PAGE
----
Daughters of Liberty - This organization of colonial women supported the boycott of British goods by signing petitions of protest and promoting the manufacture of clothing and other goods in the home. Sarah Franklin Bache (1743-1808), daughter of Benjamin Franklin (1706-1790), organized a chapter which made clothing and administered hospital shipments.
Declaration and Resolves (1774) - Adopted on October 14, 1774 by the delegates to the First Continental Congress (1774), it stated that colonists possessed all the rights of Englishmen, and that only colonial legislatures had the right to levy taxes on colonists, subject to the King's veto. This declaration was issued in reaction to the Coercive or Intolerable Acts (1774).
Declaration of Independence (1776) - This document was drafted by Thomas Jefferson (1743-1826), John Adams (1735-1826), Benjamin Franklin (1706-1790), Roger Sherman (1721-1793), and Robert R. Livingston (1746-1813) and signed by John Hancock (1737-1793) on July 4, 1776 at the Second Continental Congress. Most of the other 55 delegates, from all thirteen colonies, signed it on August 2, 1774. With elegance and clarity, the document described the natural rights of all people, listed the "injuries and usurpations" inflicted by the King and Parliament on the people of the American colonies, and declared that, due to the failure of the King and Parliament to promote the rights of its American subjects, the thirteen colonies officially declared themselves "free and independent states." In the eyes of Britain, this amounted to an act of treason, and all the signers of the document would have been in danger of a torturous execution if they had lost the war that backed up the assertions of the Declaration.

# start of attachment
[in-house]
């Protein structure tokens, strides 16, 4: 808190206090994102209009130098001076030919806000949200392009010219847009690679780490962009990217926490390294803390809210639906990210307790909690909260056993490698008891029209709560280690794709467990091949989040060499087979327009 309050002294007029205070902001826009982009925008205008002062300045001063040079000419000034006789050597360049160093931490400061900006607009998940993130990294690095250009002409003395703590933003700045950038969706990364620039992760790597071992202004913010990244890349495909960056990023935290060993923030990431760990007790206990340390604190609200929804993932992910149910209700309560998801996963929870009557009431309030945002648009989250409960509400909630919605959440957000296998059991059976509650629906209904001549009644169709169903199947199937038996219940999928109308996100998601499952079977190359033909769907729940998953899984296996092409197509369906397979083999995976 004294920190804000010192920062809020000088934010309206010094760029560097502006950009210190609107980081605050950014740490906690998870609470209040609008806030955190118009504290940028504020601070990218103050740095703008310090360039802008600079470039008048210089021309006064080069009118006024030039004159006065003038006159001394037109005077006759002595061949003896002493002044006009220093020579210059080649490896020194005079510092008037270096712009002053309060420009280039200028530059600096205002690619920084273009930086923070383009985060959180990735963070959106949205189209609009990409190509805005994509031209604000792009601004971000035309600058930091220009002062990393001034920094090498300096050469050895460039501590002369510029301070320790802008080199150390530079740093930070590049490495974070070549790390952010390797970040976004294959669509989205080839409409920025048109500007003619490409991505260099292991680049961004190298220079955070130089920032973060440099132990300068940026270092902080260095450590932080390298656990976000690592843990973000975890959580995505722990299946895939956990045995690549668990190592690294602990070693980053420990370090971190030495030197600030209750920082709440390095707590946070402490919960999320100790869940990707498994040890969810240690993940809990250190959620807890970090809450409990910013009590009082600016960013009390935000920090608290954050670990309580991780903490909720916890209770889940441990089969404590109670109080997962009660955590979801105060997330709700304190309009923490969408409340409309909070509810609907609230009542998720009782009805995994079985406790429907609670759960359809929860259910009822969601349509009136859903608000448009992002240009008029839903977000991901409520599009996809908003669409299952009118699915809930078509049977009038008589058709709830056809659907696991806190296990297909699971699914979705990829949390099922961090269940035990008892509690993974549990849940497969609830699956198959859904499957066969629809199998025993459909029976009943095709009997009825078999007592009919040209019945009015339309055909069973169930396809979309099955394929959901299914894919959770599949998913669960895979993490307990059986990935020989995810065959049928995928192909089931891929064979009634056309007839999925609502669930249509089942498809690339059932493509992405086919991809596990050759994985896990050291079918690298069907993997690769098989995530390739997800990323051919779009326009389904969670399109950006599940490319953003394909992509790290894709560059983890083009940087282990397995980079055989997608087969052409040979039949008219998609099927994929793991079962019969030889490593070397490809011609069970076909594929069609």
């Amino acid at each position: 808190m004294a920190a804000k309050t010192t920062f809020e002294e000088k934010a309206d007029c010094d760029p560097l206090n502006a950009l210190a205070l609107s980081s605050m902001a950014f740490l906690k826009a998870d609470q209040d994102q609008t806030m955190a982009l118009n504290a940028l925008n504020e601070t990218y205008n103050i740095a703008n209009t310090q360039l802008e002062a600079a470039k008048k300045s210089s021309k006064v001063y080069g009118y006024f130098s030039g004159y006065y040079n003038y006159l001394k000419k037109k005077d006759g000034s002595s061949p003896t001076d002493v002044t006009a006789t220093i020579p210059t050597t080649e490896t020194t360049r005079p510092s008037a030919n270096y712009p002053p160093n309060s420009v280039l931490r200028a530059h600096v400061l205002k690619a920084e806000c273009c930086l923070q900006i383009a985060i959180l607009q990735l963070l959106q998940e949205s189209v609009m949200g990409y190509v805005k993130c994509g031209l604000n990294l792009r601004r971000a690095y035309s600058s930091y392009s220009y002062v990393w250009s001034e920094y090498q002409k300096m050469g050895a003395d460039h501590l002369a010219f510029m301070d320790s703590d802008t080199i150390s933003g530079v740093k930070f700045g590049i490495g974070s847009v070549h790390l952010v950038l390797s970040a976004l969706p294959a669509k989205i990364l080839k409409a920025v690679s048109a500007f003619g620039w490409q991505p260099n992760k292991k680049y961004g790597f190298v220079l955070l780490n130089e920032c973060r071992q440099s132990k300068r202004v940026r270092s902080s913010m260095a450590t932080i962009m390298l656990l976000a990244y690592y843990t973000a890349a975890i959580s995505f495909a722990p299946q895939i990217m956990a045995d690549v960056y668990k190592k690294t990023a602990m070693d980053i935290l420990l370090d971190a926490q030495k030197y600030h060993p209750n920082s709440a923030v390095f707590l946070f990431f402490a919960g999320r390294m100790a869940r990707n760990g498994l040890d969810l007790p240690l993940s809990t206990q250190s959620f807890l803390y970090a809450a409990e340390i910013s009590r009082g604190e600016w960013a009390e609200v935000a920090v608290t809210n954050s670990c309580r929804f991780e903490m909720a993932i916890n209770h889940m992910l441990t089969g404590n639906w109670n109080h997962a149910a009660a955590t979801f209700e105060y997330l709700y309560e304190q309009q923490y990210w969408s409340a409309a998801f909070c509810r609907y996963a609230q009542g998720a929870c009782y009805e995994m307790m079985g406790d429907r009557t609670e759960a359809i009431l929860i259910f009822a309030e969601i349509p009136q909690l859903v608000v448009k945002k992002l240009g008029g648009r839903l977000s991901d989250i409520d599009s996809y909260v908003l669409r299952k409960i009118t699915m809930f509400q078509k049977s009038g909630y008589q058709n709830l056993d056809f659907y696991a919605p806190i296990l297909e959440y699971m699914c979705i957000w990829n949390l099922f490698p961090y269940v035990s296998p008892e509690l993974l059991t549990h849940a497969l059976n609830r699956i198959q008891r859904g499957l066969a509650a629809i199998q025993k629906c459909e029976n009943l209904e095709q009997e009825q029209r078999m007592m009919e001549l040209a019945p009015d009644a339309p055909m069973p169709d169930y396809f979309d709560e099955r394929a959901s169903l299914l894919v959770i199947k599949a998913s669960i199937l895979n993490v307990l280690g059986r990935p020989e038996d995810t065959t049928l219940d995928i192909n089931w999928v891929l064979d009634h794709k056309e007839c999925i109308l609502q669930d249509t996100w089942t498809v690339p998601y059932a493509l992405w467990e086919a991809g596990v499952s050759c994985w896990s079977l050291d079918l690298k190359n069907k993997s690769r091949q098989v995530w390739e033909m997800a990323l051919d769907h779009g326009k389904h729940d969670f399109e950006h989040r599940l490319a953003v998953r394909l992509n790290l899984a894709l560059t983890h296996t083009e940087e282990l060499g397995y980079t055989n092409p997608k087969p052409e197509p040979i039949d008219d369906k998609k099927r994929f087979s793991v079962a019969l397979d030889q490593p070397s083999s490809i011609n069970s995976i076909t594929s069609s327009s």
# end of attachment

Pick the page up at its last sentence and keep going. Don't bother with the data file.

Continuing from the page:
Declaratory Act (1766) - Simultaneous with the repeal of the Stamp Act (1765), Parliament passed the Declaratory Act, which asserted Parliament's complete authority over the colonies, "in all cases whatsoever."